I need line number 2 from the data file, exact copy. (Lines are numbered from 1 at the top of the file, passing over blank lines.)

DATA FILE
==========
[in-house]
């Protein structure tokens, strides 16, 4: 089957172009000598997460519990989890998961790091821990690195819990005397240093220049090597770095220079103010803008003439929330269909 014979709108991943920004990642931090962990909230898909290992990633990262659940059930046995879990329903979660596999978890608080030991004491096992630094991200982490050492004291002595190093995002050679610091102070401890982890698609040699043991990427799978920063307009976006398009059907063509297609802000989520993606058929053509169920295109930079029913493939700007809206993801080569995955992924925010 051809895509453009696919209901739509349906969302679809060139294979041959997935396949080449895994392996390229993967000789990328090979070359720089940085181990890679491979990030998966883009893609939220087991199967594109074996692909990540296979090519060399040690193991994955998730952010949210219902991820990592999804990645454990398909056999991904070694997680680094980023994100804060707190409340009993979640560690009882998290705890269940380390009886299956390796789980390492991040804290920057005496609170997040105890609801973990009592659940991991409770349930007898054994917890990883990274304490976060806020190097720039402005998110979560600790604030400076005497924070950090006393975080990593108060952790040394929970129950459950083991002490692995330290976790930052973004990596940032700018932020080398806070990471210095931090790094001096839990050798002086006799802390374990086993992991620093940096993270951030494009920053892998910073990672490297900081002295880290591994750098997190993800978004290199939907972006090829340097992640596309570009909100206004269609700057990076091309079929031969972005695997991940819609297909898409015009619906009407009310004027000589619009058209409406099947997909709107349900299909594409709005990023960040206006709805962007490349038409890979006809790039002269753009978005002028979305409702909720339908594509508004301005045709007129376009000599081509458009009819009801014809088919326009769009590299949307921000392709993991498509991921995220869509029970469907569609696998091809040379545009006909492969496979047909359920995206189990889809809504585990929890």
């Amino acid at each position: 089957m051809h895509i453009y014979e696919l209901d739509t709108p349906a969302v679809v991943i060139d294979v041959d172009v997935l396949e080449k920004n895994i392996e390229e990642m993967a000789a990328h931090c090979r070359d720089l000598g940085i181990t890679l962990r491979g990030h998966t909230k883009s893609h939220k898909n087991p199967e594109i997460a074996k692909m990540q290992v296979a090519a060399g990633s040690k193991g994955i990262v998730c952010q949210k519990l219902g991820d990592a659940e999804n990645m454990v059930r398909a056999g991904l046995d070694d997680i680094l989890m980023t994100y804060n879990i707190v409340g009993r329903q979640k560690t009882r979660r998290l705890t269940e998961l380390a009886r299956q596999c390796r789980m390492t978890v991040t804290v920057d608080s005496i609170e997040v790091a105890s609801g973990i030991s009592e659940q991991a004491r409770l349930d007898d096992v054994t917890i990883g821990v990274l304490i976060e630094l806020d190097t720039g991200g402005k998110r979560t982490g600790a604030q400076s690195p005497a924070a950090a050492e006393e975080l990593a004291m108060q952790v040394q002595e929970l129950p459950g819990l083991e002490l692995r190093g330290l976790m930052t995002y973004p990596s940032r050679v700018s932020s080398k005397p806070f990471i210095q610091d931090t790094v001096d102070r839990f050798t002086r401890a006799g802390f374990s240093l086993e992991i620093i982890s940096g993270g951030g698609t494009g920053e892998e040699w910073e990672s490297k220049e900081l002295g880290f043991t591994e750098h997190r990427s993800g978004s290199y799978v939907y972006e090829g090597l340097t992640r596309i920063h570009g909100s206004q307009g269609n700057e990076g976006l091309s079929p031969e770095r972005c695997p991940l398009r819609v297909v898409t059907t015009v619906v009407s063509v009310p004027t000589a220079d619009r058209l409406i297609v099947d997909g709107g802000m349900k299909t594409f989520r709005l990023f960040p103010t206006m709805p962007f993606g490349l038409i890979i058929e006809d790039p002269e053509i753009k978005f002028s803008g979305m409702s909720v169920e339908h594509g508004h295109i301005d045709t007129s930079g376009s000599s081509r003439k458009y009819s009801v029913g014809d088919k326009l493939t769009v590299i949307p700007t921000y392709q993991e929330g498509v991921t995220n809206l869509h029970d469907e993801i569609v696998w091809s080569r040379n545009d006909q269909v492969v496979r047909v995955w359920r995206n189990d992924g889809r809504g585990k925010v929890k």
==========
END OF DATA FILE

């Protein structure tokens, strides 16, 4: 089957172009000598997460519990989890998961790091821990690195819990005397240093220049090597770095220079103010803008003439929330269909 014979709108991943920004990642931090962990909230898909290992990633990262659940059930046995879990329903979660596999978890608080030991004491096992630094991200982490050492004291002595190093995002050679610091102070401890982890698609040699043991990427799978920063307009976006398009059907063509297609802000989520993606058929053509169920295109930079029913493939700007809206993801080569995955992924925010 051809895509453009696919209901739509349906969302679809060139294979041959997935396949080449895994392996390229993967000789990328090979070359720089940085181990890679491979990030998966883009893609939220087991199967594109074996692909990540296979090519060399040690193991994955998730952010949210219902991820990592999804990645454990398909056999991904070694997680680094980023994100804060707190409340009993979640560690009882998290705890269940380390009886299956390796789980390492991040804290920057005496609170997040105890609801973990009592659940991991409770349930007898054994917890990883990274304490976060806020190097720039402005998110979560600790604030400076005497924070950090006393975080990593108060952790040394929970129950459950083991002490692995330290976790930052973004990596940032700018932020080398806070990471210095931090790094001096839990050798002086006799802390374990086993992991620093940096993270951030494009920053892998910073990672490297900081002295880290591994750098997190993800978004290199939907972006090829340097992640596309570009909100206004269609700057990076091309079929031969972005695997991940819609297909898409015009619906009407009310004027000589619009058209409406099947997909709107349900299909594409709005990023960040206006709805962007490349038409890979006809790039002269753009978005002028979305409702909720339908594509508004301005045709007129376009000599081509458009009819009801014809088919326009769009590299949307921000392709993991498509991921995220869509029970469907569609696998091809040379545009006909492969496979047909359920995206189990889809809504585990929890």